The BBC has been left red-faced after airing a radio interview with a yet-unidentified prankster posing as U.S. Sen. Cory Booker (D-N.J.), in what the outlet believes was "a deliberate hoax."
What are the details?
The interview ran during Friday's Newshour program on the British outlet, leaving some listeners perplexed.
Audience members took to social media to cry foul, with one person alerting the senator directly, writing, "@CoryBooker did you do an interview today with the BBC discussing the Khashoggi killing? Someone sounding nothing like you and without your speech pattern was claiming to be you today."
Another listener wrote, "I'm not sure who the BBC World Service just interviewed on Newshour about US relations with Saudi Arabia, but it definitely wasn't Senator Cory Booker..."
However, some folks besides the BBC were apparently fooled, too, with one person tweeting to Booker, "@CoryBooker great interview on the BBC World Service talking about peoples right to information and the Khashoggi murder by Mohammed bin Salman of Saudi Arabia."
On Monday, the BBC issued a correction and an apology, admitting the outlet had been duped "in what appears to be a deliberate hoax."
The broadcasting network added, "We have apologized to Senator Booker and are looking into what went wrong to make sure it doesn't happen again."
After issuing the statement, social media and reporters alike were left scrambling to find the audio, which has not yet been unearthed. The New York Daily News reported that "the BBC said the interview was pulled from its website minutes after it was aired."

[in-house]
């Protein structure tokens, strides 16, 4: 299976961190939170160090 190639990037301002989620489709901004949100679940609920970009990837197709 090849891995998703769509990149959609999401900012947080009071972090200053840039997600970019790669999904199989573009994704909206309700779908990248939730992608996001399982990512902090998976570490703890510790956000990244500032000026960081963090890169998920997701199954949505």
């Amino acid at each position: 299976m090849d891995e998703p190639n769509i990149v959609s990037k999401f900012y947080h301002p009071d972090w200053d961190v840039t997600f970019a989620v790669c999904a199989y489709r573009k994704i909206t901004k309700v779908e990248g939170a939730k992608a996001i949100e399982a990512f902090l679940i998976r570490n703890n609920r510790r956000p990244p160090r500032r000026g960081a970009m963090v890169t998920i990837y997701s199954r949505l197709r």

Neither the BBC nor Booker have immediately responded to requests for comment on the incident.
The Daily Mail noted that "it is usually difficult for people to trick their way onto live television and radio programs because they are often vetted by more than one producer," yet, "the incidents do happen from time to time."
The Hill pointed to such a situation in December when an animal rights activist landed a televised interview with Fox Business' Mara Bartiromo, where he pretended to be the CEO of Smithfield Foods.
However, Bartiromo caught on to what had happened before the show was over, telling her viewers she had "an important correction to make," confessing: "It appears we have been punk'd."
The animal rights activist later told The Wrap he did not feel guilty about carrying out the ruse, which he pulled off using "fake email addresses and fake phone numbers and lots of pitches."